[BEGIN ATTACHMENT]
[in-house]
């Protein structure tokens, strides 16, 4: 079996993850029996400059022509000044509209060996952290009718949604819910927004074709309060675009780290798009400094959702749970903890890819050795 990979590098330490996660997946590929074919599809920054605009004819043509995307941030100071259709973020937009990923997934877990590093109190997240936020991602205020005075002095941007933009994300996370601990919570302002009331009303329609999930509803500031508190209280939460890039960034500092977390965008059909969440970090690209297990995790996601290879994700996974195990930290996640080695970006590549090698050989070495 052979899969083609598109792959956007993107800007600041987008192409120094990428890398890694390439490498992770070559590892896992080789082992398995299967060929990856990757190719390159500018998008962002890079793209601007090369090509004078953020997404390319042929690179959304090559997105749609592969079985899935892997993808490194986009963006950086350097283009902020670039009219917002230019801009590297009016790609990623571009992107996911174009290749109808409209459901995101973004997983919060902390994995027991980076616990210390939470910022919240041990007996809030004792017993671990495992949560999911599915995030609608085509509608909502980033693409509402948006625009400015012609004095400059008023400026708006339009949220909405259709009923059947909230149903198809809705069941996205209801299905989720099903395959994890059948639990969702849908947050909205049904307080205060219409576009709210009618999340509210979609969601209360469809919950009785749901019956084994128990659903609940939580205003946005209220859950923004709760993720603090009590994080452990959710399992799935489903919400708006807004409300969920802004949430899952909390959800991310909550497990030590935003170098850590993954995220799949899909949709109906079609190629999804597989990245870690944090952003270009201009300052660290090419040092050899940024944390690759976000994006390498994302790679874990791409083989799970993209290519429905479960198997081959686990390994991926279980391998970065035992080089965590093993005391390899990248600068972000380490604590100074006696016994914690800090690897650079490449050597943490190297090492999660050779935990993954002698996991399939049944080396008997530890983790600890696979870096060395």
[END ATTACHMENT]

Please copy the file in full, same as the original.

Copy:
[in-house]
């Protein structure tokens, strides 16, 4: 079996993850029996400059022509000044509209060996952290009718949604819910927004074709309060675009780290798009400094959702749970903890890819050795 990979590098330490996660997946590929074919599809920054605009004819043509995307941030100071259709973020937009990923997934877990590093109190997240936020991602205020005075002095941007933009994300996370601990919570302002009331009303329609999930509803500031508190209280939460890039960034500092977390965008059909969440970090690209297990995790996601290879994700996974195990930290996640080695970006590549090698050989070495 052979899969083609598109792959956007993107800007600041987008192409120094990428890398890694390439490498992770070559590892896992080789082992398995299967060929990856990757190719390159500018998008962002890079793209601007090369090509004078953020997404390319042929690179959304090559997105749609592969079985899935892997993808490194986009963006950086350097283009902020670039009219917002230019801009590297009016790609990623571009992107996911174009290749109808409209459901995101973004997983919060902390994995027991980076616990210390939470910022919240041990007996809030004792017993671990495992949560999911599915995030609608085509509608909502980033693409509402948006625009400015012609004095400059008023400026708006339009949220909405259709009923059947909230149903198809809705069941996205209801299905989720099903395959994890059948639990969702849908947050909205049904307080205060219409576009709210009618999340509210979609969601209360469809919950009785749901019956084994128990659903609940939580205003946005209220859950923004709760993720603090009590994080452990959710399992799935489903919400708006807004409300969920802004949430899952909390959800991310909550497990030590935003170098850590993954995220799949899909949709109906079609190629999804597989990245870690944090952003270009201009300052660290090419040092050899940024944390690759976000994006390498994302790679874990791409083989799970993209290519429905479960198997081959686990390994991926279980391998970065035992080089965590093993005391390899990248600068972000380490604590100074006696016994914690800090690897650079490449050597943490190297090492999660050779935990993954002698996991399939049944080396008997530890983790600890696979870096060395």